In a culture of polarization, social networking may be contributing to a difficulty finding common ground. I’ve seen some bizarre behavior in Facebook groups and our neighborhood forum, where members are very diverse. A surprising kind of a mob mentality springs up around posts that touch a nerve with someone in the group. It turns into a verbal food fight, that usually starts innocently and turns ugly for some of the reasons listed above. Many people avoid the drama, some are entertained by it, and others jump into the mosh pit with full force.

As we continue to adjust to the role social media and online platforms have in our lives, relationships, and culture, the best course of action is to land squarely on the side of civility.

Tips to Self-Regulate on Social Media

These are mostly self-evident, but still a good reminder

Be a good citizen – the same etiquette that is expected in general public applies online. Don’t be mean and snarky just because you can. Come from a place of helpful support of others.

Don’t take things personally – much of the disputes on digital platforms would be eliminated if participants let go of their need to be right and just let others be themselves.

What would you say if you were in person? – Check yourself and don’t post anything that you wouldn’t say if you were face to face…and be honest about that.

Ask don’t tell – If someone touches a nerve with a post or a comment, take a step back (impulse control) tap into your self awareness, and if you feel you must respond, try asking politely for clarification. Perhaps you misunderstood the meaning.

Don’t be so sensitive – there is plenty of opportunity to be offended in our lives. When you choose to be offended (yes, it is a choice) by someone else, you assume a victim stance, which naturally positions the “other” as the perpetrator. This is a no-win situation. Honor everyone’s right to their opinion, no matter how ridiculous you think it is, and you honor yourself.

My mother always said – “If you can’t say something nice, don’t say anything at all”. Cliche, yes, but so very true. If your contribution does nothing to further the discussion in a positive and constructive direction, then don’t engage.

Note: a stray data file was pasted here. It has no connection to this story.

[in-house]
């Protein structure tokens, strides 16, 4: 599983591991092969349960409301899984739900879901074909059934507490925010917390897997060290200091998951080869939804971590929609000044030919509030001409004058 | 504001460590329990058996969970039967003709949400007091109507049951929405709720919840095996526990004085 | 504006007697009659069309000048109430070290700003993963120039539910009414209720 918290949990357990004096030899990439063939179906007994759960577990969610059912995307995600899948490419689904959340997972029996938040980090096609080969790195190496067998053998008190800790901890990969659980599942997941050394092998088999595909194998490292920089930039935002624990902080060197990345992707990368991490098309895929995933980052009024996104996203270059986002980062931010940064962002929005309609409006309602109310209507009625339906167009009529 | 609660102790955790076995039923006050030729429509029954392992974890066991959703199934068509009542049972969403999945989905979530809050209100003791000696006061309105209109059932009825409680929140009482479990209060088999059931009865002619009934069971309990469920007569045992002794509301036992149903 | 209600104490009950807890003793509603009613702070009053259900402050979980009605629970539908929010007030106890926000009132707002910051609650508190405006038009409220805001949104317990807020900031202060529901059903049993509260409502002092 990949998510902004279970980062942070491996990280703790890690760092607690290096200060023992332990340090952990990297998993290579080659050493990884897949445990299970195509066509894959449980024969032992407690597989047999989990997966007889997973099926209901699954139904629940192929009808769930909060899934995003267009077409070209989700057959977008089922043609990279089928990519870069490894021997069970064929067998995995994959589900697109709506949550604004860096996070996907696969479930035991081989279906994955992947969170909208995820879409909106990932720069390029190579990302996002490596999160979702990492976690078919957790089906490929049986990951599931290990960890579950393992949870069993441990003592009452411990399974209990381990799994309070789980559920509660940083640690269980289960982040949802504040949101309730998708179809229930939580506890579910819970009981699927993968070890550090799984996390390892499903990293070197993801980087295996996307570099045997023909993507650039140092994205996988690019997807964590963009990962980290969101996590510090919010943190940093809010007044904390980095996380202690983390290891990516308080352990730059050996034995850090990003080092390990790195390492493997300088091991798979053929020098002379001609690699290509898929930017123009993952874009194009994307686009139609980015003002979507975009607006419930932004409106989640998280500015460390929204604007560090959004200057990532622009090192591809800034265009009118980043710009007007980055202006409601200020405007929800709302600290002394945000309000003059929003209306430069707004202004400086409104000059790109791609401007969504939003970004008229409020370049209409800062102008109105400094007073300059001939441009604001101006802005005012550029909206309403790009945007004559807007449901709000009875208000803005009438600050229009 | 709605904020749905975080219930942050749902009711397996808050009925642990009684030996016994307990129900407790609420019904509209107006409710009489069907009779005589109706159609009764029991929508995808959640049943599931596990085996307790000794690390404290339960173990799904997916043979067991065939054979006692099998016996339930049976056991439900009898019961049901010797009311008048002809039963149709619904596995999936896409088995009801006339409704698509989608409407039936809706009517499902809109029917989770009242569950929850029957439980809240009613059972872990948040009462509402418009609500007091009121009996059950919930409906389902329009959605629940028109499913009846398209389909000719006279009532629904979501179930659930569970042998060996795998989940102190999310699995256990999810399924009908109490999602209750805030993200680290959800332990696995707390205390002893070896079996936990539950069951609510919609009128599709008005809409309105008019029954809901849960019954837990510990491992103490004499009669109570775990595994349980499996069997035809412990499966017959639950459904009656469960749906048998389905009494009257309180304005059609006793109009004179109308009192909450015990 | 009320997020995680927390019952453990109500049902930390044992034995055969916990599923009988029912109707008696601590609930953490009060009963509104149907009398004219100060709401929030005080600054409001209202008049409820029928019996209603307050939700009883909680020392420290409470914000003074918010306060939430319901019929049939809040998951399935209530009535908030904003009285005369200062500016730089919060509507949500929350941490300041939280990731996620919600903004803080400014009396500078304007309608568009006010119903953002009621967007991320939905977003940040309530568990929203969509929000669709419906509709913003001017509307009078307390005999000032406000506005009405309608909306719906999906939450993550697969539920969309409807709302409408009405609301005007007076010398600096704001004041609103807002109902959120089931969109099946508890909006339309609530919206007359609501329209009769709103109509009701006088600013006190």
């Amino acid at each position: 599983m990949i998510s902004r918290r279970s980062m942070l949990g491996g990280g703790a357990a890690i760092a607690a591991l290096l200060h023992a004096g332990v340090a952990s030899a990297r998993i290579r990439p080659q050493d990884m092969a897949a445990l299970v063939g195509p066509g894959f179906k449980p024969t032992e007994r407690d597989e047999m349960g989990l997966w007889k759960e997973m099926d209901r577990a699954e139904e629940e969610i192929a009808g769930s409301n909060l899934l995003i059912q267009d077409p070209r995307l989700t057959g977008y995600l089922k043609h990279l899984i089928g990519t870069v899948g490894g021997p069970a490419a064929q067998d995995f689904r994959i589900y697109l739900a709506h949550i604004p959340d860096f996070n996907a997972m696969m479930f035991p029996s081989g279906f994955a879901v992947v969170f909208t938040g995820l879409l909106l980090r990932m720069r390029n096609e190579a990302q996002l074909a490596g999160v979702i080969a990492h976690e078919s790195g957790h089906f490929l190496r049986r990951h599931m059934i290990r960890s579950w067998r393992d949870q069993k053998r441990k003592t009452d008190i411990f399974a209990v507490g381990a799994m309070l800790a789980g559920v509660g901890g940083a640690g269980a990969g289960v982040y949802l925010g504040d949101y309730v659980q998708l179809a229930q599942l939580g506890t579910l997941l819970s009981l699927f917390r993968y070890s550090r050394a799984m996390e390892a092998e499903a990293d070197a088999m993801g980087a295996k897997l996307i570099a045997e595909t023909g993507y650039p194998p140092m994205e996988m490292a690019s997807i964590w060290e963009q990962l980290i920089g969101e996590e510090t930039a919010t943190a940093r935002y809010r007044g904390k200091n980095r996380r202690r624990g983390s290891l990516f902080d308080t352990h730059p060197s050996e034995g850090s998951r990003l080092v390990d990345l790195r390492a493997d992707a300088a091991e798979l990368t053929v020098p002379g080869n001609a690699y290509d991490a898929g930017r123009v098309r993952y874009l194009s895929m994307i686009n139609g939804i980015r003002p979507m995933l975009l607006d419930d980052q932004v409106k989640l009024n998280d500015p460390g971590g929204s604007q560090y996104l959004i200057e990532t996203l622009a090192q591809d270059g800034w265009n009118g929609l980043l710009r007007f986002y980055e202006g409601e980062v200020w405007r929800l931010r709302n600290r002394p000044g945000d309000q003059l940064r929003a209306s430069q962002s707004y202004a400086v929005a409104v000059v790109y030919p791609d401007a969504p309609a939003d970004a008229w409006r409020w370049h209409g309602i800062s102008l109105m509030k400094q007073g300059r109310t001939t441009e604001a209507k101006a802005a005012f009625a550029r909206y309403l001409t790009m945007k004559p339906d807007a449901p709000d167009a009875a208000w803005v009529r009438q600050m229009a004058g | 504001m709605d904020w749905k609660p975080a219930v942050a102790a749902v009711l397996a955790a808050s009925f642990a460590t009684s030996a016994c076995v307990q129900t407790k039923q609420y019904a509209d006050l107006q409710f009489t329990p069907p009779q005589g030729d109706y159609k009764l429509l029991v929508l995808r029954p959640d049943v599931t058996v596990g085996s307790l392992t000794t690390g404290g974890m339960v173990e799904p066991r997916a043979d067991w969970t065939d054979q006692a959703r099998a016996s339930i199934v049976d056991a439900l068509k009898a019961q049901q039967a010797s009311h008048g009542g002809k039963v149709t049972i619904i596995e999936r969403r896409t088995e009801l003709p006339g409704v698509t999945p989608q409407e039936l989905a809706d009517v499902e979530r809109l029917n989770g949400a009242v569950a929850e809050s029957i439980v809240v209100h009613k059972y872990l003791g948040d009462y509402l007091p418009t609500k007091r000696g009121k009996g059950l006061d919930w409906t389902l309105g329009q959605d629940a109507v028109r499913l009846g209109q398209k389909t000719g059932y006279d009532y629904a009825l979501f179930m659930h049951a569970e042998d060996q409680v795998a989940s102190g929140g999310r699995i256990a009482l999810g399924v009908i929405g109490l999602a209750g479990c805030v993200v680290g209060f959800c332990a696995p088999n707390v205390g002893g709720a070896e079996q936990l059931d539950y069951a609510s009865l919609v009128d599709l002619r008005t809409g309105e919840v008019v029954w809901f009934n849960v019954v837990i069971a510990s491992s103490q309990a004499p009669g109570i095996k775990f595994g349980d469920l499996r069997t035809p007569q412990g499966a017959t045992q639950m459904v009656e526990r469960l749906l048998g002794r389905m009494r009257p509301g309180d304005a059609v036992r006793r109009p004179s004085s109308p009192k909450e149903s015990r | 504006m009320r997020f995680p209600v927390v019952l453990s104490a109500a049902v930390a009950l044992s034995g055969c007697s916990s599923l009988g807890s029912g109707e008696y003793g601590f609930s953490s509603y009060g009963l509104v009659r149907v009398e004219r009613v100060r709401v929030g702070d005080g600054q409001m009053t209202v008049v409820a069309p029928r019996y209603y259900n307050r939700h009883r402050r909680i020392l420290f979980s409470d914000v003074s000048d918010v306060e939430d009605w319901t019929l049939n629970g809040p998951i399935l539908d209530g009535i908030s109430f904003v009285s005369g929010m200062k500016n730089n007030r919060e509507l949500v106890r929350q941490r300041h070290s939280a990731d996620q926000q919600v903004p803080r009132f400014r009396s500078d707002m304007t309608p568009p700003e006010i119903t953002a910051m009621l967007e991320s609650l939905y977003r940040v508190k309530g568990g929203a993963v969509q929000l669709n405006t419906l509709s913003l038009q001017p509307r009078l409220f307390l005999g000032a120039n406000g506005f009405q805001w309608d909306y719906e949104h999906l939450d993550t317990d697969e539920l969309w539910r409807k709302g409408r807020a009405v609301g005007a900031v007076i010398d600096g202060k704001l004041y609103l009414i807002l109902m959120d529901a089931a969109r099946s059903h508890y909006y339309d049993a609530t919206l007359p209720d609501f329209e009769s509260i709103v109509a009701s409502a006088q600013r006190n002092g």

Consider the source – Since we care more about the opinions of those in our close circle, the comments, perceptions, and beliefs of strangers should be of no consequence and therefor given no energy.

Recognize your role – we are not the content police. It is really not our job to challenge and confront what people say online. Politely offering new information may be taken as helpful, or not.

Humility  -It is more important to demonstrate respectful, intelligent, and mature responses to controversy, than it is to be right.

Lighten up – there is a lot of significance placed on the exchanges on these platforms and it is not necessary. These are “social” networks – you wouldn’t go to a social event and get into a food fight with the host because you didn’t like his comment about ____, so don’t do it online.

I spent a lot of time with this issue because, though I typically write for a small business audience, our shifting culture around digital interaction effects everyone. I hope you found this helpful and if you have any comments, please be kind and further the discussion in a positive direction. Any questions or requests for help with social media, please get in touch.